I’m not enjoying this season’s schedule – back-to-back games, then long lapses of time in between the next game – nope, I’m not liking it at all. What happened to games every other day? It just lacks consistency and it disrupts my schedule as a fan, so I can’t imagine what it’s like for the players. I realize that good teams find ways to win regardless of obstacles in their way and overcome inconsistencies, but I think that it’s sometimes just a nicely packaged statement safely expressed to the media. Players are human, too, and it has to affect them somewhat (although if they buy into the positive attitude thing, which I believe they do most times, it can only help). Looking ahead to this weekend, it doesn’t get much better. Saturday is an afternoon game and then the next is the following evening. I don’t think I recall that ever happening before and I’m just not enjoying it so much.
But before we look ahead, let’s take another look at last night’s game. It was a hard loss to swallow because we were one save / goal short of gaining two points, but at least we got a point for “our troubles” and that’s better than losing altogether, I guess. I cover things that stood out (or didn’t stand out) to me in last night’s game in Montreal.
It was average at best or else they would’ve found a way to break through the brick wall Carey Price built which isn’t typically hard to do to begin with especially when Pittsburgh dominated the series three out of the four games the teams played this season.
There’s not too much to say about it. As far as I’m concerned, if no one stands out on defense then everyone is most likely doing his job; however, the better than average grade is earned simply on Kris Letang’s veracity to go after PK Subban (all-out clothes-lined him!) when, once again, the referees allowed Subban to be the dangerous predator he is on the ice. KUDOS to Letang for stepping up for Malkin when Subban decided he was going to use him as a personal punching bag for no apparent reason.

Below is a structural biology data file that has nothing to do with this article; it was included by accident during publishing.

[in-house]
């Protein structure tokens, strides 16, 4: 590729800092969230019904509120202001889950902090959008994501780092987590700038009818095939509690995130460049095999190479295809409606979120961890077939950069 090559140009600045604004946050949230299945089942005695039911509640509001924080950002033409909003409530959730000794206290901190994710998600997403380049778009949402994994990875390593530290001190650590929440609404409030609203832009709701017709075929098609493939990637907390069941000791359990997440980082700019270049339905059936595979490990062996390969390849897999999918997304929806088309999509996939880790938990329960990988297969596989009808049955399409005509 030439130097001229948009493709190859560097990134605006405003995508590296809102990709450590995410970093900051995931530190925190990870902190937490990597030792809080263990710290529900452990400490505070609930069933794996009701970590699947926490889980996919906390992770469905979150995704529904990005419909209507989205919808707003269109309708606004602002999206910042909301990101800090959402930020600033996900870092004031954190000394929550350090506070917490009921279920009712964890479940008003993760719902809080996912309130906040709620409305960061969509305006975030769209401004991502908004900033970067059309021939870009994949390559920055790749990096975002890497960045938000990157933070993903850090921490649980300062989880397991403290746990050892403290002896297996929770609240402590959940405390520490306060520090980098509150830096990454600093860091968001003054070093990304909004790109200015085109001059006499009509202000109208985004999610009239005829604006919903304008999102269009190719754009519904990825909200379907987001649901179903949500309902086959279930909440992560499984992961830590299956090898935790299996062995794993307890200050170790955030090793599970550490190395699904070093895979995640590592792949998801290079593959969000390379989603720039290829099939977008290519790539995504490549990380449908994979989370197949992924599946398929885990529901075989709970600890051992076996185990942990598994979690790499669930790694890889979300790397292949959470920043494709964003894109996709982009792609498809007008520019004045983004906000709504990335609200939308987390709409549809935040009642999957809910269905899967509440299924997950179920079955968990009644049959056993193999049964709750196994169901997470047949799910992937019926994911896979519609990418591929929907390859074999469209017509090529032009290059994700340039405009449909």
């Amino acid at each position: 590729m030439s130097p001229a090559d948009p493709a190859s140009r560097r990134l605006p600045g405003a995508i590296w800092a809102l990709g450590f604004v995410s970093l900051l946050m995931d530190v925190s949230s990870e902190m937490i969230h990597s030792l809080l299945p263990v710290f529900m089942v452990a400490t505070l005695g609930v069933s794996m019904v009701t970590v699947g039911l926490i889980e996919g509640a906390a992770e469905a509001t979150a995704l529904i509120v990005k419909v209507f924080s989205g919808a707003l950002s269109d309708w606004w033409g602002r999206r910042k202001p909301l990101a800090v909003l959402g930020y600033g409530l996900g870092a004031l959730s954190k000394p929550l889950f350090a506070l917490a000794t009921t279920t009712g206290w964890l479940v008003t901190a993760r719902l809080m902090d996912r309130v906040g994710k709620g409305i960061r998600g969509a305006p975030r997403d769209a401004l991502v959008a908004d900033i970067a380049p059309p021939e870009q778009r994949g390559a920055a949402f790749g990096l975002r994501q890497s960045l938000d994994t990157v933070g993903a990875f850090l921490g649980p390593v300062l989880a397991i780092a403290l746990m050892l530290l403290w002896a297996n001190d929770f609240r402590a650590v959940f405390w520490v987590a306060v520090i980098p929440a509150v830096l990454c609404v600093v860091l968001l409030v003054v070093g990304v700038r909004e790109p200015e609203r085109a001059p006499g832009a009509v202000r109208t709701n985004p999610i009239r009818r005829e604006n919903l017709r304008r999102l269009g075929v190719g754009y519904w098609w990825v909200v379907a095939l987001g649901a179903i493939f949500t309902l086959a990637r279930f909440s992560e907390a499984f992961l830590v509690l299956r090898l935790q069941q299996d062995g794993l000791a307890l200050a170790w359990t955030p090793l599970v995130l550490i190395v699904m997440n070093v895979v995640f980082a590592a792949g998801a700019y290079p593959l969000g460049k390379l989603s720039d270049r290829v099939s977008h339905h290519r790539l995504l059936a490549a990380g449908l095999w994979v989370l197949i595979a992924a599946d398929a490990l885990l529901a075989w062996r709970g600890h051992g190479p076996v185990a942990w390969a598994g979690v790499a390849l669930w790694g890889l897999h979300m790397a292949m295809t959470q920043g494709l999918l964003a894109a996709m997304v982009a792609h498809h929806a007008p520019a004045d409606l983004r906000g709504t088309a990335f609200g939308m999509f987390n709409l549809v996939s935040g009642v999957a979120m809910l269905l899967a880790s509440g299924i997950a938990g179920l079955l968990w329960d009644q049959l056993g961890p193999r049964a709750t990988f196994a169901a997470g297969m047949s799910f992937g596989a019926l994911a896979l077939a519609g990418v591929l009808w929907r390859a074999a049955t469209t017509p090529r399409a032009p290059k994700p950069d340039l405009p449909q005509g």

Last night, Price was the better goalie (or maybe it would be more appropriate to say he made less mistakes) because the first is not a statement that can generally be used as Fleury is overall more elite than Price. Fleury has been consistently good in net for the Penguins, but last night a few of his bad decisions cost the team a win (most costly was the Lars Eller goal; without that, the Pens would’ve won the game and completely eliminated the need to play extra hockey in overtime and a shootout). His mental state may have played a part although he typically bounces back (and shakes off) games in which he’s less than top-notch. But not only was he pulled from last Saturday’s game early in the second period after allowing three goals, but last night’s game was the first in which Fleury failed to stop every shootout attempt (prior to the last game that led to a shootout win, he was 11 for 11 on the season). His mistake failing to stop the Eller goal is enough to earn him this grade alone.
JAMES NEAL (B)
Neal officially beat his personal best by reaching 50 points and 28 goals for the season in last night’s game; however, because he took a bad penalty towards the end of the game, he cannot obtain a perfect grade especially since it’s not the first time he’s taken a stupid penalty at an inopportune time.
EVGENI MALKIN (A+)
He played like his typical work-horse self last evening and the shootout goal alone earns him this perfect grade – throw in the PLUS (+) just for the sheer awesomeness that he scored a goal on that move!
Dan Bylsma changing-up the shootout lineup is a nice idea and I can understand the rationalization that it’ll keep the opposing goalie guessing what he’ll be facing. It’s inconsistency has yet to prove consistent and it translates to the shooters themselves – two successful attempts out of a total of six just isn’t worth it – they’ve been better with shootouts than what they’ve shown in recent games (the PLUS (+), again, comes from Malkin’s awesome moves that ultimately led to his successful shootout attempt as you cannot ignore the “pure win” of it!).
PK SUBBAN (U – Unsatisfactory)
I believe that Subban is one of, if not the, dirtiest player(s) in the league today. It’s not something new to this season; Subban has been traveling down this road since he entered the NHL as an arrogant rookie in the 2009-10 playoffs and it’s only getting worse. His arrogance continues to grow and, with it, so does his belief that what he does is appropriate to play hockey (the referees and the league also play a major part in this as well – you cannot discipline a player by fining him the “max” of $2,500 for slew-footing someone when not only does the max amount fail to hit him in the wallet, but also the punishment doesn’t fit the crime – it undercuts it greatly)!